Monday, March 09, 2009

The Ramifications of Various Legal Tendons

There are 438 people who live in the town of Mecosta Michigan and boy, are they getting shtupped. The University of Minnesota report “Statewide Video Franchising Legislation: A Comparative Study of Outcomes in Texas, California and Michigan” (March 2009) says so. The rate for Basic + Expanded Basic cable went from $41.33 in 2006 to $69.71 in 2009. Now you could say that people in Ingham County got it even worse, their rates went from $38.75 to $74.20 in the same time period. However, the difference is the folks in Mecosta didn’t even get a “thank you ma’am.”

It’s important to look at the per channel rate in the report. Ingham County residents saw their per channel rate increase from 51 cents to 98 cents. The town of Mecosta’s residents saw their channel rate increase from $1.15 to $2.79. Meaning, Mecosta cable subscribers are paying a way lot more for a way lot less.

In 2008, Minnesota was just on the brink of passing statewide cable franchising when the legislator sponsoring the bill was convinced to commend the matter to a study. Gee, sounds like what just happened in Maryland. The Department of Commerce was instructed to commission the study and so they did with the University of Minnesota.

And guess what the researchers found out? Come on…20 points for the right answer!

Yep, competition doesn’t lower prices and video service providers cherry-pick service areas.

“Statewide video franchising—or in some states the practice of state‐issued franchises—has led to an increase in new providers, but the numbers are underwhelming….Texas reports occurrences when cable companies requested amendments to remove cities and towns from their service area. In 2005 and 2006, no removals were recorded for municipalities in Texas. However, 2007‐2009 saw an uptick in removals, totaling several dozen. Scores more were collectively added to the service areas of cable companies, as their rivals jockeyed for competitive positions in the state. All in all, the largest cable companies in Texas expanded their number of municipalities served. However, it is unclear from the data whether cable companies dropped low‐income regions.”

The study cites the industry arguments for statewide franchising.

“Among their many arguments, proponents of statewide video franchising assert that statewide video franchising will:
1. result in a modernization of the video infrastructure of many communities during a time of rapid technological change;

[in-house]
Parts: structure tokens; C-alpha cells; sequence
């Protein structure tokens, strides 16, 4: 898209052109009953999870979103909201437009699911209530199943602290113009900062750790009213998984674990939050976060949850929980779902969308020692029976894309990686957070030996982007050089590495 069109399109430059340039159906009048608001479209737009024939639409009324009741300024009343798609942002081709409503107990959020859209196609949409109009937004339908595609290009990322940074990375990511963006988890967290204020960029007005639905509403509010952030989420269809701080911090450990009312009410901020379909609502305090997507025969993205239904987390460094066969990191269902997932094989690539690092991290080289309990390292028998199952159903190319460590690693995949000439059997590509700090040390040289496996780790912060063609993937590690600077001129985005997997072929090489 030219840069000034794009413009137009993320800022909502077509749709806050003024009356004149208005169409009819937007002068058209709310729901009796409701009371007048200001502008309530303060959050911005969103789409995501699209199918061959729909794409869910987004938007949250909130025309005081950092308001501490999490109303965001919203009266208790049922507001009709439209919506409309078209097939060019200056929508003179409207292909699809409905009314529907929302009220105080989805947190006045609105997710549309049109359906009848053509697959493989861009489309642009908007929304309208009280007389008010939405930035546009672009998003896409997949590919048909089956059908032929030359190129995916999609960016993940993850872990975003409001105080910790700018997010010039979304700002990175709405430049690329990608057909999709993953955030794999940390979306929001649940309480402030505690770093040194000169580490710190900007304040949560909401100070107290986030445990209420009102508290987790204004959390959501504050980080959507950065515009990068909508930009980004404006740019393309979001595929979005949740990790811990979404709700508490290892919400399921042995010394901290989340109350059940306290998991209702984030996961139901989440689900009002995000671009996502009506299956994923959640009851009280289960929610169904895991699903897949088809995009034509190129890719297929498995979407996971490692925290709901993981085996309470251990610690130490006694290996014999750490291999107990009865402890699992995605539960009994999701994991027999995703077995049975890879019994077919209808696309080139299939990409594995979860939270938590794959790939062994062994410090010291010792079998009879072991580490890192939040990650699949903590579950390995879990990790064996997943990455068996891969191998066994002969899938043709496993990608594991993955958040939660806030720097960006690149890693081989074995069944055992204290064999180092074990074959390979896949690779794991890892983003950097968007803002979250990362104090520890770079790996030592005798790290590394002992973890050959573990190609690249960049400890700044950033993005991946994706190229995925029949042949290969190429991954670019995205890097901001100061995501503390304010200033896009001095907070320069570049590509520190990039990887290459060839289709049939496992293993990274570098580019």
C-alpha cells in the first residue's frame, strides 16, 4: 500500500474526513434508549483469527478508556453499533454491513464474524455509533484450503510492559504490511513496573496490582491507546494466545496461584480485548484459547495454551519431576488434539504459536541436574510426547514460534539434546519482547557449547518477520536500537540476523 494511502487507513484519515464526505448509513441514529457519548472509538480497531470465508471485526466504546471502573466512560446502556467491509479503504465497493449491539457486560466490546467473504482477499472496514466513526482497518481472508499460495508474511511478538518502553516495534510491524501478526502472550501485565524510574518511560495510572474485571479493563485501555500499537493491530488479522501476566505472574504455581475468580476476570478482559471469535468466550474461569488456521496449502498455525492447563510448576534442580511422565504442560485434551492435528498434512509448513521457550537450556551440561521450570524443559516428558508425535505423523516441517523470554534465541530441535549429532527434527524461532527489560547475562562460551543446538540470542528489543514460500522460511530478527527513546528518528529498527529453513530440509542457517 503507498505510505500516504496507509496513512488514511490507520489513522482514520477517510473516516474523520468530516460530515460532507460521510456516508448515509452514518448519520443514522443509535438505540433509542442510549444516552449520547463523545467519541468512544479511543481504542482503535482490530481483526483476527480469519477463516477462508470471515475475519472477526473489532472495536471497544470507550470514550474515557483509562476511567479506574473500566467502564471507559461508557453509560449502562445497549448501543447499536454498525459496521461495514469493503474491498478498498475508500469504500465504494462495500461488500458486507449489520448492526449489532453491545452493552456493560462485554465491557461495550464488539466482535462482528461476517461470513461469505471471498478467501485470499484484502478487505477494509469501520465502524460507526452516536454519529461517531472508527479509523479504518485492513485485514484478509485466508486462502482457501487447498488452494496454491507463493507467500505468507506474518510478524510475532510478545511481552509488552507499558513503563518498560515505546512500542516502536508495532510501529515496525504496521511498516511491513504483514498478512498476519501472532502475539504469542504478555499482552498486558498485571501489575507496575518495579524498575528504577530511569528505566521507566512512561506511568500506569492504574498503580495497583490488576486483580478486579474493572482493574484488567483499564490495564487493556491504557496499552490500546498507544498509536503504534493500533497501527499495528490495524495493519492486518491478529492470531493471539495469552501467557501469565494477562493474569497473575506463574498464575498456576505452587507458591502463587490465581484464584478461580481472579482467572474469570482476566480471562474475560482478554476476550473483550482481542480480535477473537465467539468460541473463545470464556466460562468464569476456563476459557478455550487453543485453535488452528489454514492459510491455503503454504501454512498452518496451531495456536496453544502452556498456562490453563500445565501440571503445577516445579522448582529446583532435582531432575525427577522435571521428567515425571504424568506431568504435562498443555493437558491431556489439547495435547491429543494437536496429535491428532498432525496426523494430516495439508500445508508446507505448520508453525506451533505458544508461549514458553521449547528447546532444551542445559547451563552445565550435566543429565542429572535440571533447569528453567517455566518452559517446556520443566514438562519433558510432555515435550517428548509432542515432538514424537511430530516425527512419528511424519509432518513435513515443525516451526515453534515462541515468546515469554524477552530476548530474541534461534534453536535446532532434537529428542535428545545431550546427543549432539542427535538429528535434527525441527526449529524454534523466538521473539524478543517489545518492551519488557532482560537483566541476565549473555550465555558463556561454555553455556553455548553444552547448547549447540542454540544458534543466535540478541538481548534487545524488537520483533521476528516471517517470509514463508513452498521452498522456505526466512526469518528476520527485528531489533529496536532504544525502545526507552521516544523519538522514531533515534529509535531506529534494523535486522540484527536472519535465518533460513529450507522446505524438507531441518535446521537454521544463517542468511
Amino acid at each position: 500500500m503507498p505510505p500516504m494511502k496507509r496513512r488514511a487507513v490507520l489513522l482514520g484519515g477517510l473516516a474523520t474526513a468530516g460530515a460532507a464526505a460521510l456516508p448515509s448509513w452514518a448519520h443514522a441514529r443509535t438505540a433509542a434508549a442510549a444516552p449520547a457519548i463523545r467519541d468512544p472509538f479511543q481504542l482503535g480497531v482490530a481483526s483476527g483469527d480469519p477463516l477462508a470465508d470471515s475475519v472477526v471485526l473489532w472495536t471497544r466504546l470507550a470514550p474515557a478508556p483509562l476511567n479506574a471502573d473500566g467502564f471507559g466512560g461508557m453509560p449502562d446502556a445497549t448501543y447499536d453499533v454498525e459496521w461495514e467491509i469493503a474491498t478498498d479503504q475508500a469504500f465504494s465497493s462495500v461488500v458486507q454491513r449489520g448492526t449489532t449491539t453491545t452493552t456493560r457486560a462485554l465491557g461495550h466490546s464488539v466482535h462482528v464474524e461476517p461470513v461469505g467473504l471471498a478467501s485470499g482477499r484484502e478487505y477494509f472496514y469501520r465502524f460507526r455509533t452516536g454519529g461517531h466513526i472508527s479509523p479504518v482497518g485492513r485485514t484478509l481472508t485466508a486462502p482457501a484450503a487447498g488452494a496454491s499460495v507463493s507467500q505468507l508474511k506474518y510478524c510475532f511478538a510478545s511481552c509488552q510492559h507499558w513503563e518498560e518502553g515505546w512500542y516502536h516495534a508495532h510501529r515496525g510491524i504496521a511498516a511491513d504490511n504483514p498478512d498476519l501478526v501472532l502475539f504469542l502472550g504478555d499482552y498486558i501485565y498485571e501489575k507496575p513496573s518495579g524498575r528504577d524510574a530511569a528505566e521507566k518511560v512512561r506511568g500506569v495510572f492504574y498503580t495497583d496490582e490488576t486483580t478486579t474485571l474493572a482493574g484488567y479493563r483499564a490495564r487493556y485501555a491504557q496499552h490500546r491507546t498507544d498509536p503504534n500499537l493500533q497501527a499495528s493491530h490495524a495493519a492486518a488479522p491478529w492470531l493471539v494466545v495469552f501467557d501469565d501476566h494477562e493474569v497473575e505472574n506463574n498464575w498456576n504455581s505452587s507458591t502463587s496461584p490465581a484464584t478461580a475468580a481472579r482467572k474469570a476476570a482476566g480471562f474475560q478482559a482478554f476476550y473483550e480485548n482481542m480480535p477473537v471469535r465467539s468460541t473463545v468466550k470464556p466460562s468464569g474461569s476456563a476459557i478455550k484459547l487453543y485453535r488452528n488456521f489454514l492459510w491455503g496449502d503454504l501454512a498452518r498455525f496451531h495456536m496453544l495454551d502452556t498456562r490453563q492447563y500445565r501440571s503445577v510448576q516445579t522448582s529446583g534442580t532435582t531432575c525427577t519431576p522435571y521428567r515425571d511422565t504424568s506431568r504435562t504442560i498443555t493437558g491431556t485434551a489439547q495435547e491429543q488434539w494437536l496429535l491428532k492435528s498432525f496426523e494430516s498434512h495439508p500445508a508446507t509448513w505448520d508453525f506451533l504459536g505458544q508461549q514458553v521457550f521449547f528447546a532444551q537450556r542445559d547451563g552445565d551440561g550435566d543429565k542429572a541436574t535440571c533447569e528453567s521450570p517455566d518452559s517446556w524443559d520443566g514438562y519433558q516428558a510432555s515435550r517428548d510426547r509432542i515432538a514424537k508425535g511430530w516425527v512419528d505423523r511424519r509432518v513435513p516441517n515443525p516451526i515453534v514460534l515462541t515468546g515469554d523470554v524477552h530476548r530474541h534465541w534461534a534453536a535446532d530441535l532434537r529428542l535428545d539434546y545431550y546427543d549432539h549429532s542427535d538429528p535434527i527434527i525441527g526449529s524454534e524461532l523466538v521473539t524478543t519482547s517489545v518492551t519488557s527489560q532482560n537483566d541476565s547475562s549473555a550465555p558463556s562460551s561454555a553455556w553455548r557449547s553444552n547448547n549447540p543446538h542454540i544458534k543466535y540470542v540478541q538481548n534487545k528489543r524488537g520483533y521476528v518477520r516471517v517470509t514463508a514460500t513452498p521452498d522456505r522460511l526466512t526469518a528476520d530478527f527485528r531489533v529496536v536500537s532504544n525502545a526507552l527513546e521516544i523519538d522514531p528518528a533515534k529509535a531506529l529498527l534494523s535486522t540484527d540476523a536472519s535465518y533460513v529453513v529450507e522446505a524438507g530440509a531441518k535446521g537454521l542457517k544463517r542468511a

2. result in the employment of thousands of people during tough economic times and high unemployment;
3. reduce regulations and create a market environment of greater competition as it lowers barriers of entry for video service providers; and
4. provide additional competition which will result in lower rates and better service for all customers.”

Very, very convincing stuff. The creation of jobs argument is the best, especially in these tough economic times. Glad that’s working out.

The study also provides a snapshot of what has happened to PEG access television in the three states. I won’t enumerate it here because I’ve been howling about it for four years now, see the archives. It’s what we all know.

Which now makes it even more curious that Idaho, of all places, has just passed a bill through their Senate for statewide video franchising. Hey Idaho, statewide franchising is soooo last year, didn’t you get that memo? Maybe you should get this report. Or maybe somebody on the House side in Idaho should call for a study, it really is the latest thing, kinda like Baby Boomers on Facebook.

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Anonymous said...

We're fighting the Idaho statewide franchising tooth and nail. It got through the senate because we were (incorrectly) told that the Association of Idaho Cities opposed it, so we took no action against it there. Now that it's in the house, we have citizens statewide emailing and calling their legislators to knock the bill down.

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